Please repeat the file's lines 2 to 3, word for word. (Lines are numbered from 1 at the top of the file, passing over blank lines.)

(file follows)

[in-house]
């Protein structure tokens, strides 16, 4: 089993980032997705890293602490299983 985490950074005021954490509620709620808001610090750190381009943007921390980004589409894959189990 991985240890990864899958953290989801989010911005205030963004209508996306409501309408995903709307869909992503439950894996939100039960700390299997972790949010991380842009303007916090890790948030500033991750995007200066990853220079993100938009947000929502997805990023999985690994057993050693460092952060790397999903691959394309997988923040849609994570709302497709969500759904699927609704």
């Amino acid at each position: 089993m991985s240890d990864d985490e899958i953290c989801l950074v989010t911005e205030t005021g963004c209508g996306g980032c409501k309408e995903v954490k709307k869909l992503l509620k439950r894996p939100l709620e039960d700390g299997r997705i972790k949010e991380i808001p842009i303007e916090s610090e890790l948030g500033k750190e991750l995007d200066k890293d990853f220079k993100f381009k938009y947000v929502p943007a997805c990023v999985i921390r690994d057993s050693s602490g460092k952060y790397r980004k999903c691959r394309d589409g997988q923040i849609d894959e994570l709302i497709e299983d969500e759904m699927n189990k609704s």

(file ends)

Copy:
């Protein structure tokens, strides 16, 4: 089993980032997705890293602490299983 985490950074005021954490509620709620808001610090750190381009943007921390980004589409894959189990 991985240890990864899958953290989801989010911005205030963004209508996306409501309408995903709307869909992503439950894996939100039960700390299997972790949010991380842009303007916090890790948030500033991750995007200066990853220079993100938009947000929502997805990023999985690994057993050693460092952060790397999903691959394309997988923040849609994570709302497709969500759904699927609704």
């Amino acid at each position: 089993m991985s240890d990864d985490e899958i953290c989801l950074v989010t911005e205030t005021g963004c209508g996306g980032c409501k309408e995903v954490k709307k869909l992503l509620k439950r894996p939100l709620e039960d700390g299997r997705i972790k949010e991380i808001p842009i303007e916090s610090e890790l948030g500033k750190e991750l995007d200066k890293d990853f220079k993100f381009k938009y947000v929502p943007a997805c990023v999985i921390r690994d057993s050693s602490g460092k952060y790397r980004k999903c691959r394309d589409g997988q923040i849609d894959e994570l709302i497709e299983d969500e759904m699927n189990k609704s």